Further details of the UK Royal Navy's Crowsnest next-generation airborne early warning programme have been disclosed by the nation's Ministry of Defence, with the effort expected to have a maximum cost of around £500 million ($782 million).
Aiming to provide replacements for the Fleet Air Arm's current Westland Sea King 7 airborne surveillance and control system helicopters, Crowsnest recently entered a second assessment phase. This is concerned with candidate radars and mission systems to be installed aboard eight upgraded AgustaWestland AW101 Merlin HM2 rotorcraft from later this decade.
Merlin HM2 programme prime contractor Lockheed Martin is offering its Vigilance mission suite, combined with a Northrop Grumman radar for Crowsnest, while Thales is promoting an update of its Cerberus system and Searchwater 2000 sensor already used with the Sea King 7. Elta Systems and Selex ES are also offering radars for the requirement, according to evidence given to the UK Public Accounts Committee by MoD officials earlier this year.
In a report about the UK's future carrier strike capability published on 3 September, the committee voiced concern that the Crowsnest system is not scheduled to achieve full operational capability until 2022 - two years after the expected initial use of the RN's first Queen Elizabeth-class aircraft carrier with deployed Lockheed F-35B combat aircraft.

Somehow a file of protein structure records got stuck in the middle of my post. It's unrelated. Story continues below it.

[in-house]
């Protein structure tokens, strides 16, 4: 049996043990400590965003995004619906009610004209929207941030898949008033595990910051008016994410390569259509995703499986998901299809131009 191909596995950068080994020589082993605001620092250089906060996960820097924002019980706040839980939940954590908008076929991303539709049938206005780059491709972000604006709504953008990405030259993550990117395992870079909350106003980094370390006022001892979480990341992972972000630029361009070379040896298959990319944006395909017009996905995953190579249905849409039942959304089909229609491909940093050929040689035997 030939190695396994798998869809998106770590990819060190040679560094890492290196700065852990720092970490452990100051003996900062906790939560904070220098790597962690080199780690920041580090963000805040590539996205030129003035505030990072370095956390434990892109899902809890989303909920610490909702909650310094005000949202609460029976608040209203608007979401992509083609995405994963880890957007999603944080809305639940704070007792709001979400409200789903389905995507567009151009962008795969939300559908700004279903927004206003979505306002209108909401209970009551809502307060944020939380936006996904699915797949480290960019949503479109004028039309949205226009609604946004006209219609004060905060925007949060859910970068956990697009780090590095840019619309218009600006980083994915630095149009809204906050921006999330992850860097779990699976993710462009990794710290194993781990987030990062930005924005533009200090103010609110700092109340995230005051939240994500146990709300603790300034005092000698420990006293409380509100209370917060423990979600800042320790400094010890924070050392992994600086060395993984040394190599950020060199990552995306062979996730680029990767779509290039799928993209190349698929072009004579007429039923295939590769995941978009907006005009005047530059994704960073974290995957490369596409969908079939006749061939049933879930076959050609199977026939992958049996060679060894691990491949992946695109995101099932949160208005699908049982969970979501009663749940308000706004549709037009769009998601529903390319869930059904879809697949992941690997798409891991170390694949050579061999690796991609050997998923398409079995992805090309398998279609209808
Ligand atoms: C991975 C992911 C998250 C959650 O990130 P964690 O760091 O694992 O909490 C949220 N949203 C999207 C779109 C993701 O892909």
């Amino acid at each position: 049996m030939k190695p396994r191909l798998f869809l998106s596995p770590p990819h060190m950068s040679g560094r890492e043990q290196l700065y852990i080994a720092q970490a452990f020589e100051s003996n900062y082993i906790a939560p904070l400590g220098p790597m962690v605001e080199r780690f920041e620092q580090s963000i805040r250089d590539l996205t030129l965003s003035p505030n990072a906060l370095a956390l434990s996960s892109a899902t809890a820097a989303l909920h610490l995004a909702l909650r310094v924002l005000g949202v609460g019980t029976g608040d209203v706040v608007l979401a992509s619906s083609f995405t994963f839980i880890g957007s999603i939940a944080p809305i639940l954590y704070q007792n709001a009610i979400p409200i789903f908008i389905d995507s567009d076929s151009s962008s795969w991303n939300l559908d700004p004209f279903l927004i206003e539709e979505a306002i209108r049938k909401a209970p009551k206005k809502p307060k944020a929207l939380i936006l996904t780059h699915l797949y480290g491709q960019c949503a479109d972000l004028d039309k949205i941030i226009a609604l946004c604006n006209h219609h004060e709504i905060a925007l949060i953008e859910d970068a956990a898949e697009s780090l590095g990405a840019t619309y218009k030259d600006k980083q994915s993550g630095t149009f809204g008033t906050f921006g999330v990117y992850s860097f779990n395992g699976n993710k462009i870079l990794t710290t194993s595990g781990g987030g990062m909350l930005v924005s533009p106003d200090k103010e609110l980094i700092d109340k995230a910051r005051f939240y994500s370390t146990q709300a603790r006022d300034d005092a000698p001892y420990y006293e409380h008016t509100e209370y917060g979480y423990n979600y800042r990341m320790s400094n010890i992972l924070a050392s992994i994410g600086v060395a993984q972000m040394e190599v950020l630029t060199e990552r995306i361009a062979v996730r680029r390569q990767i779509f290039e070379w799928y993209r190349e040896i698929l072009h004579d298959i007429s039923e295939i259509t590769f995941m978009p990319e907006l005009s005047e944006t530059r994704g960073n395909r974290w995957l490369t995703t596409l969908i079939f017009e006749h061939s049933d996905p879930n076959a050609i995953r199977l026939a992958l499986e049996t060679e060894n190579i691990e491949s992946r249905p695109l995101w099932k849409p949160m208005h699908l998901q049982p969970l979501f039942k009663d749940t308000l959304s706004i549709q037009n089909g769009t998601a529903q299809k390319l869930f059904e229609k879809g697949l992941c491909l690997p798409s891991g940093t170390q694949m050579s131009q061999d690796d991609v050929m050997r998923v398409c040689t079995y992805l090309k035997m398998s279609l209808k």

Service trials with the selected system would commence in 2020, the MoD says, with initial operational capability to be declared late the same year. "By the time we get to 2020 we will own four Crowsnest helicopters, of which two would be available to deploy in extremis," deputy chief of defence staff (military capability) Air Marshal Stephen Hillier told the committee. Prior to achieving a full carrier strike capability, the UK "would be working alongside allies and would be able to share capabilities", he notes.
The MoD expects to launch a third assessment phase activity next year, and to make a main gate investment decision for the Crowsnest system in 2017. The programme is expected to have a total cost ranging between £230 million and around £500 million, it says.
Flightglobal's Ascend Online Fleets database records the Fleet Air Arm as having 12 radar-equipped Sea King 7s in active service. Their use will come to an end in March 2016, when the MoD will also retire all remaining examples of the aged transport and search and rescue asset.